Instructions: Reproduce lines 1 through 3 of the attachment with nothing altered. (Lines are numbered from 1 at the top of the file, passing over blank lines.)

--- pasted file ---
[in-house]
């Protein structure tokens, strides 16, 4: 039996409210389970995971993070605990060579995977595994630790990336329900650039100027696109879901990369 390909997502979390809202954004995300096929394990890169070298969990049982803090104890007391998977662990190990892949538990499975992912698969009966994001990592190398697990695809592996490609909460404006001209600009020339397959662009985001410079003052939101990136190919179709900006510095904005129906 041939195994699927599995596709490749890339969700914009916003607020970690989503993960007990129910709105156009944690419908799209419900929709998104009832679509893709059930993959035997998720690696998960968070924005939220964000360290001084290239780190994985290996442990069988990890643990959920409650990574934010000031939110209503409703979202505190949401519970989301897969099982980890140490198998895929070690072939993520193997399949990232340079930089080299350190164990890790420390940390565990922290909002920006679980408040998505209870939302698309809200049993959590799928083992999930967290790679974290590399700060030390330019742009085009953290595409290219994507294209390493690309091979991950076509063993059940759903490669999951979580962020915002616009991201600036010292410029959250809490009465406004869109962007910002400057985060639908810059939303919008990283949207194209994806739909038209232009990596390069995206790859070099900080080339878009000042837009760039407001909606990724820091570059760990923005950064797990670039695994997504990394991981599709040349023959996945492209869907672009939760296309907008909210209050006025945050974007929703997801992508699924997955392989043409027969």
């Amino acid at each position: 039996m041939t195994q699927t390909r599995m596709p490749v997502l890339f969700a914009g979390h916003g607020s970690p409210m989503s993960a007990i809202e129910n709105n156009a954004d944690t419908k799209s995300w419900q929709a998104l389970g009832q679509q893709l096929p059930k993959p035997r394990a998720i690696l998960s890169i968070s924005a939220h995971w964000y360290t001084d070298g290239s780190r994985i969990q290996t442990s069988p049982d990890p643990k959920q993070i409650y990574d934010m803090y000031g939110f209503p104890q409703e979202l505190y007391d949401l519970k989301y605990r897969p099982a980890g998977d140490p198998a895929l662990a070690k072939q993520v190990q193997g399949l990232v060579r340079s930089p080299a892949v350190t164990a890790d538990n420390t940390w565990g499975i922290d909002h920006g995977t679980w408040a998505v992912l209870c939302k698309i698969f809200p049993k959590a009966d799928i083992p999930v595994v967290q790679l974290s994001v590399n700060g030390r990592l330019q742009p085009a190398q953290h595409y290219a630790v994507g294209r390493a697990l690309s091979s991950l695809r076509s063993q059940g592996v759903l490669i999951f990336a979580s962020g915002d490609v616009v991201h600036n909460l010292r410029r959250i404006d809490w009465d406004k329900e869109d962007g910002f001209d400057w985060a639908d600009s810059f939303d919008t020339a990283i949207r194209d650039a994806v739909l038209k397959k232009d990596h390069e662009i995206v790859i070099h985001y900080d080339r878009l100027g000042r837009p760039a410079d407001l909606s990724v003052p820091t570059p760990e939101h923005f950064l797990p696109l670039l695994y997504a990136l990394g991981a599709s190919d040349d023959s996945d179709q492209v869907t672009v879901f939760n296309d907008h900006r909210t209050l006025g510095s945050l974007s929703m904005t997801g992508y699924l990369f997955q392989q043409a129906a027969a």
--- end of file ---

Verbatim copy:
[in-house]
């Protein structure tokens, strides 16, 4: 039996409210389970995971993070605990060579995977595994630790990336329900650039100027696109879901990369 390909997502979390809202954004995300096929394990890169070298969990049982803090104890007391998977662990190990892949538990499975992912698969009966994001990592190398697990695809592996490609909460404006001209600009020339397959662009985001410079003052939101990136190919179709900006510095904005129906 041939195994699927599995596709490749890339969700914009916003607020970690989503993960007990129910709105156009944690419908799209419900929709998104009832679509893709059930993959035997998720690696998960968070924005939220964000360290001084290239780190994985290996442990069988990890643990959920409650990574934010000031939110209503409703979202505190949401519970989301897969099982980890140490198998895929070690072939993520193997399949990232340079930089080299350190164990890790420390940390565990922290909002920006679980408040998505209870939302698309809200049993959590799928083992999930967290790679974290590399700060030390330019742009085009953290595409290219994507294209390493690309091979991950076509063993059940759903490669999951979580962020915002616009991201600036010292410029959250809490009465406004869109962007910002400057985060639908810059939303919008990283949207194209994806739909038209232009990596390069995206790859070099900080080339878009000042837009760039407001909606990724820091570059760990923005950064797990670039695994997504990394991981599709040349023959996945492209869907672009939760296309907008909210209050006025945050974007929703997801992508699924997955392989043409027969």
């Amino acid at each position: 039996m041939t195994q699927t390909r599995m596709p490749v997502l890339f969700a914009g979390h916003g607020s970690p409210m989503s993960a007990i809202e129910n709105n156009a954004d944690t419908k799209s995300w419900q929709a998104l389970g009832q679509q893709l096929p059930k993959p035997r394990a998720i690696l998960s890169i968070s924005a939220h995971w964000y360290t001084d070298g290239s780190r994985i969990q290996t442990s069988p049982d990890p643990k959920q993070i409650y990574d934010m803090y000031g939110f209503p104890q409703e979202l505190y007391d949401l519970k989301y605990r897969p099982a980890g998977d140490p198998a895929l662990a070690k072939q993520v190990q193997g399949l990232v060579r340079s930089p080299a892949v350190t164990a890790d538990n420390t940390w565990g499975i922290d909002h920006g995977t679980w408040a998505v992912l209870c939302k698309i698969f809200p049993k959590a009966d799928i083992p999930v595994v967290q790679l974290s994001v590399n700060g030390r990592l330019q742009p085009a190398q953290h595409y290219a630790v994507g294209r390493a697990l690309s091979s991950l695809r076509s063993q059940g592996v759903l490669i999951f990336a979580s962020g915002d490609v616009v991201h600036n909460l010292r410029r959250i404006d809490w009465d406004k329900e869109d962007g910002f001209d400057w985060a639908d600009s810059f939303d919008t020339a990283i949207r194209d650039a994806v739909l038209k397959k232009d990596h390069e662009i995206v790859i070099h985001y900080d080339r878009l100027g000042r837009p760039a410079d407001l909606s990724v003052p820091t570059p760990e939101h923005f950064l797990p696109l670039l695994y997504a990136l990394g991981a599709s190919d040349d023959s996945d179709q492209v869907t672009v879901f939760n296309d907008h900006r909210t209050l006025g510095s945050l974007s929703m904005t997801g992508y699924l990369f997955q392989q043409a129906a027969a």